Just in case anybody in Utah is getting any wild ideas Jerry Sloan might return as coach now that Deron Williams has been traded, that's not going to happen.
"No,'' Sloan said in a phone interview with FanHouse on Wednesday. "That didn't have anything to do with it. I left on my own terms.''
There has been plenty of talk that Williams, due to having a run-in with Sloan, played a role in the legendary coach resigning Feb. 10 after 23 seasons on the Jazz bench. Williams, Utah's star point guard, was traded Wednesday to New Jersey in a deal that included the Jazz getting point guard Devin Harris and promising young big man Derrick Favors from the Nets.
Sloan said he didn't "have any reaction'' to Williams being traded. He was asked if it might be unfair that Williams will get a rap about Sloan's exit due to his departure coming 13 days after Sloan left.
"That's not for me to say,'' Sloan said. "You guys are the ones who write the articles.''
Regardless of whether the Sloan situation factored into Williams' exit, he can opt out of his contract and become a free agent in the summer of 2012. Williams had said Sunday during All-Star Weekend he was wary of being in a situation next season similar to that of Carmelo Anthony, who was on the trading block all season due to his ability to opt out this summer and finally was moved Tuesday from Denver to New York. And no doubt Utah officials also were concerned about a similar situation.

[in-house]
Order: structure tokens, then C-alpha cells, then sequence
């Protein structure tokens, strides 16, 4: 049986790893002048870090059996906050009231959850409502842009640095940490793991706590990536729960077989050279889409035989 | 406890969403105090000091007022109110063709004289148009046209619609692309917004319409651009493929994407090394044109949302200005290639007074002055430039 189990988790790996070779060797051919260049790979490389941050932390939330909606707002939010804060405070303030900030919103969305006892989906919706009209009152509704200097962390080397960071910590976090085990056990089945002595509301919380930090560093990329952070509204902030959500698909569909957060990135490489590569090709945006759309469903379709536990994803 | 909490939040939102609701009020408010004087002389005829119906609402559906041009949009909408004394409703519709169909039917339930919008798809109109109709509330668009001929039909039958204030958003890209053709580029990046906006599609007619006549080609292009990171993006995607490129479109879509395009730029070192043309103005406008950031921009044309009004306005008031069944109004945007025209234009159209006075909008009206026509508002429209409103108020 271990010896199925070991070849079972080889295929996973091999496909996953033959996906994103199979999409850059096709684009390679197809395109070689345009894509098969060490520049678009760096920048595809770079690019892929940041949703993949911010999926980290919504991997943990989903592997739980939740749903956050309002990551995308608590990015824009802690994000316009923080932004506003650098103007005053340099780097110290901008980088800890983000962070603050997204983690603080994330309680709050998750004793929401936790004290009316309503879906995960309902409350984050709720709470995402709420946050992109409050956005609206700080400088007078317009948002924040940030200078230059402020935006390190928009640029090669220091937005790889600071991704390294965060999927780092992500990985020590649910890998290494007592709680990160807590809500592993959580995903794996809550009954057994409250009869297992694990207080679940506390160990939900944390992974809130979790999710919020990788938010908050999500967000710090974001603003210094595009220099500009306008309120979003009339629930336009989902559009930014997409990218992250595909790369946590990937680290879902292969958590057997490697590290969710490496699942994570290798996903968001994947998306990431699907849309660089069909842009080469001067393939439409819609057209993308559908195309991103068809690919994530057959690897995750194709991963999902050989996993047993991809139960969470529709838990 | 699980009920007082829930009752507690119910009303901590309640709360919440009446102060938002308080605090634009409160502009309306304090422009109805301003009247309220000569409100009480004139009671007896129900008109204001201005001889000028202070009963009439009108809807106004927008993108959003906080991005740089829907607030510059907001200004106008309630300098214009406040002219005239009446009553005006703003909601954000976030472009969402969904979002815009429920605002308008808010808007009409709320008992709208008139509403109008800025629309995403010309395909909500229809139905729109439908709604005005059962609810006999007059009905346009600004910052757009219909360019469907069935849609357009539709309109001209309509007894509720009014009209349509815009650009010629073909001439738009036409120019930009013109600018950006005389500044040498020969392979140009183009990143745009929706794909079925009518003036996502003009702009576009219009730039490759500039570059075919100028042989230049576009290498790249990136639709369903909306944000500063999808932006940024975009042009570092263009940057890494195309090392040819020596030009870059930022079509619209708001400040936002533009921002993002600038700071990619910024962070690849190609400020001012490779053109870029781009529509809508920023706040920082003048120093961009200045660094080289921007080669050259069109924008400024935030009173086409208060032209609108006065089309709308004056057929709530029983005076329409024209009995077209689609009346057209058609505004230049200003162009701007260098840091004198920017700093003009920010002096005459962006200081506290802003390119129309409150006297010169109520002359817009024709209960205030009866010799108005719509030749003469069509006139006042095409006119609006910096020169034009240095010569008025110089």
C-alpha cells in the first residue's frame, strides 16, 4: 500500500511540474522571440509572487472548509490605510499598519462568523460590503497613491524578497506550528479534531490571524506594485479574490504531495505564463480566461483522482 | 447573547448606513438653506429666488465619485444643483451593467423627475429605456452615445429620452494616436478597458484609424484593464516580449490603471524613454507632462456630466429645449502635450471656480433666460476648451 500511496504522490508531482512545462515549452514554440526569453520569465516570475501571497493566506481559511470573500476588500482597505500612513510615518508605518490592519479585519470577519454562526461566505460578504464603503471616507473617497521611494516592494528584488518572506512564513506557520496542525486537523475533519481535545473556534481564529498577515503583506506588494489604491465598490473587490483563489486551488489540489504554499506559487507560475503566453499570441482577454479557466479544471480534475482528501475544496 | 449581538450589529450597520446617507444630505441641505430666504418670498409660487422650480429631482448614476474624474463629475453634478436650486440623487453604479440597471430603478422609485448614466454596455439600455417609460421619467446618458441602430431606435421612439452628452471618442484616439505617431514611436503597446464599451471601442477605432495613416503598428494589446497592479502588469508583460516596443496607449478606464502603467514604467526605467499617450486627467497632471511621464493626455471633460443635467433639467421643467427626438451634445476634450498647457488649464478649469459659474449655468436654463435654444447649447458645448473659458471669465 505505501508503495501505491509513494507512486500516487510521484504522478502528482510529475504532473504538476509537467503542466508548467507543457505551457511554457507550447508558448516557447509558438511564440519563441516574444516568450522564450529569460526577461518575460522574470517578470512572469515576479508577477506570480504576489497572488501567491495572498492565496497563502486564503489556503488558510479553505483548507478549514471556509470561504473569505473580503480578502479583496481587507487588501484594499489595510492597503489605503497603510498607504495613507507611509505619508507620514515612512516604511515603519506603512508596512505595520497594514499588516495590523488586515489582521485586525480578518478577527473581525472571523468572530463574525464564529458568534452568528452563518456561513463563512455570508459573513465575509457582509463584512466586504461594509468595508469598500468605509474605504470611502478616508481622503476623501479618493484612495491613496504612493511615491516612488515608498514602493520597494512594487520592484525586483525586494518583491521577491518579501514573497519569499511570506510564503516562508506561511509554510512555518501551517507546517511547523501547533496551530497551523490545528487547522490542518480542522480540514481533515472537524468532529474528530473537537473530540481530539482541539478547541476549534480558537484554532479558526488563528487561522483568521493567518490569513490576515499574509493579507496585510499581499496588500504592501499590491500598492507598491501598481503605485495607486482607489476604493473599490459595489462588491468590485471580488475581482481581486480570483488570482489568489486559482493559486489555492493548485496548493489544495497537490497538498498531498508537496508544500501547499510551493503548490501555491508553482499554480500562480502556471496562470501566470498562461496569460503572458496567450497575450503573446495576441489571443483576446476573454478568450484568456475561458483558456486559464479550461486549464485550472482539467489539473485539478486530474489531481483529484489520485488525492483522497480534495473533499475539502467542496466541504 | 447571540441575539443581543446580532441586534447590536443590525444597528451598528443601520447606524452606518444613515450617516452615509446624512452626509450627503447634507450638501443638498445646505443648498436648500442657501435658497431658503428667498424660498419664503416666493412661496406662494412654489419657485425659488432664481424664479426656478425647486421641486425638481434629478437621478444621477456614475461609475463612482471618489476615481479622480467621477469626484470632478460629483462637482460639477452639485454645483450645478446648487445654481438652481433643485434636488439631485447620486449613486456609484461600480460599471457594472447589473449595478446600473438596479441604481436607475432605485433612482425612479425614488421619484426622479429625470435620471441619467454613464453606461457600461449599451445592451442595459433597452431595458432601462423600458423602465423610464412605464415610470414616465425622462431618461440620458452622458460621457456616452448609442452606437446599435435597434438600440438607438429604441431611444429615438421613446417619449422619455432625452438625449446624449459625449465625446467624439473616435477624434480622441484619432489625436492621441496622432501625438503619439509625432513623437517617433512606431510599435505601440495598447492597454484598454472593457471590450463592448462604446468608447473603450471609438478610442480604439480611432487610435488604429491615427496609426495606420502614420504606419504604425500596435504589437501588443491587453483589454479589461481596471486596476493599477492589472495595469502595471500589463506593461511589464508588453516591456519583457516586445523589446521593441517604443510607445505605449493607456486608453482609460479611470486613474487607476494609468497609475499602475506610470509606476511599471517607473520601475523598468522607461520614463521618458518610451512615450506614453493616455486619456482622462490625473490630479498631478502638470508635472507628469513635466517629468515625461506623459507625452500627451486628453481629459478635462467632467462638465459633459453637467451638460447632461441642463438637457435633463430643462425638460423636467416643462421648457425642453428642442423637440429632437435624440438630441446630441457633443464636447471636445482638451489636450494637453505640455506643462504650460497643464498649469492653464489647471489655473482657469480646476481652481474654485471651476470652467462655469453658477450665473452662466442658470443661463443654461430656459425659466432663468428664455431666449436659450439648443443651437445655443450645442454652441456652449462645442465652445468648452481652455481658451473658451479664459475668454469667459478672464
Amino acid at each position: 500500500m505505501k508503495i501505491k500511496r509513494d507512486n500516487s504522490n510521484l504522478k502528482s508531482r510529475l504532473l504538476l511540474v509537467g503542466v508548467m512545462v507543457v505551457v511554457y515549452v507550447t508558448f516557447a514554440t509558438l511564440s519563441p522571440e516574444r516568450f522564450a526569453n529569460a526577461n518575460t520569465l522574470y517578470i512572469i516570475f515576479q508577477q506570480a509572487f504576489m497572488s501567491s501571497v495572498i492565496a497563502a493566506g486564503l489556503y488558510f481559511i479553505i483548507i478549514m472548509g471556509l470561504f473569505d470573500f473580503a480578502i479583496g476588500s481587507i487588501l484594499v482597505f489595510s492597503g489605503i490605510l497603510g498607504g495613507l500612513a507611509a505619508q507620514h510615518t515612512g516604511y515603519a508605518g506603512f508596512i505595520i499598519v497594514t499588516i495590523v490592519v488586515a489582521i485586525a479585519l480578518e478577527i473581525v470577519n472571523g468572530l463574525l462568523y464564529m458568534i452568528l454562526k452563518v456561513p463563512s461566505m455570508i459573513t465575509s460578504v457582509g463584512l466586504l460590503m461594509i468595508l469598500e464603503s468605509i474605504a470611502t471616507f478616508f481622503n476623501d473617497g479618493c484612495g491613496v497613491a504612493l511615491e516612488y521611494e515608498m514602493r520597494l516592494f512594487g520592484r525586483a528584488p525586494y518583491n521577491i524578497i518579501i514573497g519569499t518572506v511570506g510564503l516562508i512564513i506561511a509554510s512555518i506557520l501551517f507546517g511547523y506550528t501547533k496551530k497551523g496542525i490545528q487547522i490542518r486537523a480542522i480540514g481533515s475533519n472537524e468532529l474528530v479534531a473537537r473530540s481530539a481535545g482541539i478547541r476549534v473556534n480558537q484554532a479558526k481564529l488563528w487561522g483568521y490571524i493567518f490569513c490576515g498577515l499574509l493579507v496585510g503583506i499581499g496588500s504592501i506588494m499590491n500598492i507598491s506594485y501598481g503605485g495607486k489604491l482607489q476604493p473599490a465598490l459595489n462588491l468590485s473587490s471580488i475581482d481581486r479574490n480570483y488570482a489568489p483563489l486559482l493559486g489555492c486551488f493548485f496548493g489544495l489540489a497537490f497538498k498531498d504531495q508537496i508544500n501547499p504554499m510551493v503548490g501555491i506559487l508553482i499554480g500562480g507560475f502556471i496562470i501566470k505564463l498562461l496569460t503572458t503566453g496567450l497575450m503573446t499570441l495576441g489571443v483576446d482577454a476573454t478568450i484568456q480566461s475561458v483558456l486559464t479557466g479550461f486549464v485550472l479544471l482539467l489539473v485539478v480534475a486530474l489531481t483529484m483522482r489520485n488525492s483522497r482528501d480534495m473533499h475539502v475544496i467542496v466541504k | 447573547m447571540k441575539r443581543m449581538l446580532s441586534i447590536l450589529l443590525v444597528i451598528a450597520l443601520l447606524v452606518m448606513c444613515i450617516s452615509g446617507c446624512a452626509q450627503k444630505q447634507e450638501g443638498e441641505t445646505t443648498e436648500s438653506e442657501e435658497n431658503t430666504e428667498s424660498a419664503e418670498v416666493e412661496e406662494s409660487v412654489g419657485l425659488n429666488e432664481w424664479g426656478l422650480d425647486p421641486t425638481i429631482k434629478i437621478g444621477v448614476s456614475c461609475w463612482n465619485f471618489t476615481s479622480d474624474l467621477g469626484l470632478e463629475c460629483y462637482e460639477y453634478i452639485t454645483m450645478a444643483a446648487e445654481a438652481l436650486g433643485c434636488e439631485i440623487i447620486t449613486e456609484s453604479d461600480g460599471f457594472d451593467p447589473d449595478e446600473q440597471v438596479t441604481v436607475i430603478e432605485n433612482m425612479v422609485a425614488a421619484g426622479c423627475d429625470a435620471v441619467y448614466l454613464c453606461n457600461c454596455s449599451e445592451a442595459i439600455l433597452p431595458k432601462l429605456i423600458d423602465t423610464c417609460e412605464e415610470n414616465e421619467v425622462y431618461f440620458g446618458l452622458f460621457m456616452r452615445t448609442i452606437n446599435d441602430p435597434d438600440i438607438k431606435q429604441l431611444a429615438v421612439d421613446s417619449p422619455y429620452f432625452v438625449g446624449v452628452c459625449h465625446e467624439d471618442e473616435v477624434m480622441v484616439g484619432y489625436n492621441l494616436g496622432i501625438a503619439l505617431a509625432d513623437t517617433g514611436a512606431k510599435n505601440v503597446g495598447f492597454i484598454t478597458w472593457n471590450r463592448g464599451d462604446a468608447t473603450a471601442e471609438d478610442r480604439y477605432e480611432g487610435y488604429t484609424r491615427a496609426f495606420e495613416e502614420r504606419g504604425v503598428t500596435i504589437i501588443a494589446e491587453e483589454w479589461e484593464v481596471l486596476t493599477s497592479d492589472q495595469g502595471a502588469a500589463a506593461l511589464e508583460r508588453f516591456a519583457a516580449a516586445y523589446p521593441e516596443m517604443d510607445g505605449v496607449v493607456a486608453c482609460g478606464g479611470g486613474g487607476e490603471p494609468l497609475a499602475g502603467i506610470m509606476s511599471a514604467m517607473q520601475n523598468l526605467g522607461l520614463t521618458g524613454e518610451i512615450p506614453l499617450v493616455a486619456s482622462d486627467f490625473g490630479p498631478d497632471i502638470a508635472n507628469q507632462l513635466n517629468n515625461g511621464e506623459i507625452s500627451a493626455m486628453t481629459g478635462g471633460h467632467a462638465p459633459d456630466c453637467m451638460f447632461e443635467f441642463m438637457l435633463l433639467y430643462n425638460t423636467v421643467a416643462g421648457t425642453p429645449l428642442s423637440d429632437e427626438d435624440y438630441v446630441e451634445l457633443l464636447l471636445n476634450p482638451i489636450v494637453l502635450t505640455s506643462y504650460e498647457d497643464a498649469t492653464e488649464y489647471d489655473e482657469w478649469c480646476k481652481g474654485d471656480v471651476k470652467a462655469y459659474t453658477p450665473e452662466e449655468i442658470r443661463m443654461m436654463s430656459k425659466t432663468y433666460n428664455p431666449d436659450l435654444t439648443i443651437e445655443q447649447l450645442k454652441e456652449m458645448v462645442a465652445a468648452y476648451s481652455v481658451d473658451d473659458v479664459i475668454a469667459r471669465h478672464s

After his resignation, Sloan spent a week in Salt Lake City and then left for the Midwest, where he has been working on his farm outside McLeansboro, Ill., and has visited relatives in Indianapolis. He wouldn't completely rule out one day returning to coaching.
"I'm not even thinking about that,'' said Sloan, 68. "I might not be alive tomorrow.''
Sloan insists he hasn't missed the NBA in the two weeks he's been out and been replaced in Utah by Tyrone Corbin.
"I've been too busy,'' said Sloan, who said the work he has been doing mostly has been "pitter-pattering around and doing odd jobs'' on his farm in which the crops are wheat, soybeans and corn.
Sloan said he hasn't watched the Jazz on television in any of its three games since he left. He remembers well what he did Feb. 11, when Utah played Phoenix in the team's first game since 1988 without Sloan as coach.
"I went to bed at 8:30 and I got up at 7:30,'' Sloan said of being in bed that night when the game tipped off shortly after 8:30 p.m. MST.
Sloan hasn't seen any basketball games in person since his resignation and said he hasn't watched any on television. When pressed, though, he said he might have seen a minute or two.
"Maybe that,'' he said. "My wife is the one who flips the channels around so she might have flipped one (to basketball for a few minutes).''
Sloan, who played in the NBA from 1965-76 before later serving 26 overall seasons as an NBA head coach, continued to insist he hasn't missed basketball at all.
"It's a different lifestyle,'' said Sloan, who said he plans to keep his primary residence in Salt Lake City but will continue to make trips to his farm. "But I'm enjoying it.''